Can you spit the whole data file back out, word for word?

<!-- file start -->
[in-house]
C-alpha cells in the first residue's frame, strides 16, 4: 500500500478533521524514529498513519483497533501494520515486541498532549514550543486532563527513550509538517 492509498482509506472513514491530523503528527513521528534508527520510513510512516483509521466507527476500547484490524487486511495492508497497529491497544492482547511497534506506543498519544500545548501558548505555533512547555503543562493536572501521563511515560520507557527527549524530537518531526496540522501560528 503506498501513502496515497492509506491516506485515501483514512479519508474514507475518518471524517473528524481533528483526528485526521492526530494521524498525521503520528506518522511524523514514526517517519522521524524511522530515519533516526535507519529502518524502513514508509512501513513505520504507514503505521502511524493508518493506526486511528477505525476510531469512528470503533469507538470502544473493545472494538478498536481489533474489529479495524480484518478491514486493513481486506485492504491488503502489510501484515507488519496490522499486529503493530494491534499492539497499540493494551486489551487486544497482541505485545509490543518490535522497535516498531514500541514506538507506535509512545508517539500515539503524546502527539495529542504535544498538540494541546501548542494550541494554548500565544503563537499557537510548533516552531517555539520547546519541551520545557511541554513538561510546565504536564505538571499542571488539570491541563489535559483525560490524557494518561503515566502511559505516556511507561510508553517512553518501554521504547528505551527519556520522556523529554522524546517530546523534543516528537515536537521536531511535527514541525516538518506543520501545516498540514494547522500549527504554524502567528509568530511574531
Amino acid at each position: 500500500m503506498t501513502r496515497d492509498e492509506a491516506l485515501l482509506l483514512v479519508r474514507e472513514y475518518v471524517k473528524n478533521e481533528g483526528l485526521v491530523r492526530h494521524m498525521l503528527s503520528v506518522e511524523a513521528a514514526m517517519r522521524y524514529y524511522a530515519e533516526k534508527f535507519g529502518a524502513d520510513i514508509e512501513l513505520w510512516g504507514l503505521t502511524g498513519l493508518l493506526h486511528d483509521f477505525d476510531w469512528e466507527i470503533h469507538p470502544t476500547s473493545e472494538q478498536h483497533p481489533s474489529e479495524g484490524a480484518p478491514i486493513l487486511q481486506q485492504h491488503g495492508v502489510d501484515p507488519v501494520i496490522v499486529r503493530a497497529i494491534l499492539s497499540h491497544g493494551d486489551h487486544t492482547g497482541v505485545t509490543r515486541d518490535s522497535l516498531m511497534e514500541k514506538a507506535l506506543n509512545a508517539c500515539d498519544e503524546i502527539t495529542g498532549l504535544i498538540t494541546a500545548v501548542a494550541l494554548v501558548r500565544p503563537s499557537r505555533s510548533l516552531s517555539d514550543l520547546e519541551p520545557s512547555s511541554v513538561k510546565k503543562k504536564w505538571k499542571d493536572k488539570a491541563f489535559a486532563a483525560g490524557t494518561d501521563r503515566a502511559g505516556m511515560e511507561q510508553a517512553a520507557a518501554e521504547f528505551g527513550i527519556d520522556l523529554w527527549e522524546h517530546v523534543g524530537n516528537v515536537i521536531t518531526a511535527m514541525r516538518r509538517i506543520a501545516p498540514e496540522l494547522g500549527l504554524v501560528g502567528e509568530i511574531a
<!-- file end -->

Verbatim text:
[in-house]
C-alpha cells in the first residue's frame, strides 16, 4: 500500500478533521524514529498513519483497533501494520515486541498532549514550543486532563527513550509538517 492509498482509506472513514491530523503528527513521528534508527520510513510512516483509521466507527476500547484490524487486511495492508497497529491497544492482547511497534506506543498519544500545548501558548505555533512547555503543562493536572501521563511515560520507557527527549524530537518531526496540522501560528 503506498501513502496515497492509506491516506485515501483514512479519508474514507475518518471524517473528524481533528483526528485526521492526530494521524498525521503520528506518522511524523514514526517517519522521524524511522530515519533516526535507519529502518524502513514508509512501513513505520504507514503505521502511524493508518493506526486511528477505525476510531469512528470503533469507538470502544473493545472494538478498536481489533474489529479495524480484518478491514486493513481486506485492504491488503502489510501484515507488519496490522499486529503493530494491534499492539497499540493494551486489551487486544497482541505485545509490543518490535522497535516498531514500541514506538507506535509512545508517539500515539503524546502527539495529542504535544498538540494541546501548542494550541494554548500565544503563537499557537510548533516552531517555539520547546519541551520545557511541554513538561510546565504536564505538571499542571488539570491541563489535559483525560490524557494518561503515566502511559505516556511507561510508553517512553518501554521504547528505551527519556520522556523529554522524546517530546523534543516528537515536537521536531511535527514541525516538518506543520501545516498540514494547522500549527504554524502567528509568530511574531
Amino acid at each position: 500500500m503506498t501513502r496515497d492509498e492509506a491516506l485515501l482509506l483514512v479519508r474514507e472513514y475518518v471524517k473528524n478533521e481533528g483526528l485526521v491530523r492526530h494521524m498525521l503528527s503520528v506518522e511524523a513521528a514514526m517517519r522521524y524514529y524511522a530515519e533516526k534508527f535507519g529502518a524502513d520510513i514508509e512501513l513505520w510512516g504507514l503505521t502511524g498513519l493508518l493506526h486511528d483509521f477505525d476510531w469512528e466507527i470503533h469507538p470502544t476500547s473493545e472494538q478498536h483497533p481489533s474489529e479495524g484490524a480484518p478491514i486493513l487486511q481486506q485492504h491488503g495492508v502489510d501484515p507488519v501494520i496490522v499486529r503493530a497497529i494491534l499492539s497499540h491497544g493494551d486489551h487486544t492482547g497482541v505485545t509490543r515486541d518490535s522497535l516498531m511497534e514500541k514506538a507506535l506506543n509512545a508517539c500515539d498519544e503524546i502527539t495529542g498532549l504535544i498538540t494541546a500545548v501548542a494550541l494554548v501558548r500565544p503563537s499557537r505555533s510548533l516552531s517555539d514550543l520547546e519541551p520545557s512547555s511541554v513538561k510546565k503543562k504536564w505538571k499542571d493536572k488539570a491541563f489535559a486532563a483525560g490524557t494518561d501521563r503515566a502511559g505516556m511515560e511507561q510508553a517512553a520507557a518501554e521504547f528505551g527513550i527519556d520522556l523529554w527527549e522524546h517530546v523534543g524530537n516528537v515536537i521536531t518531526a511535527m514541525r516538518r509538517i506543520a501545516p498540514e496540522l494547522g500549527l504554524v501560528g502567528e509568530i511574531a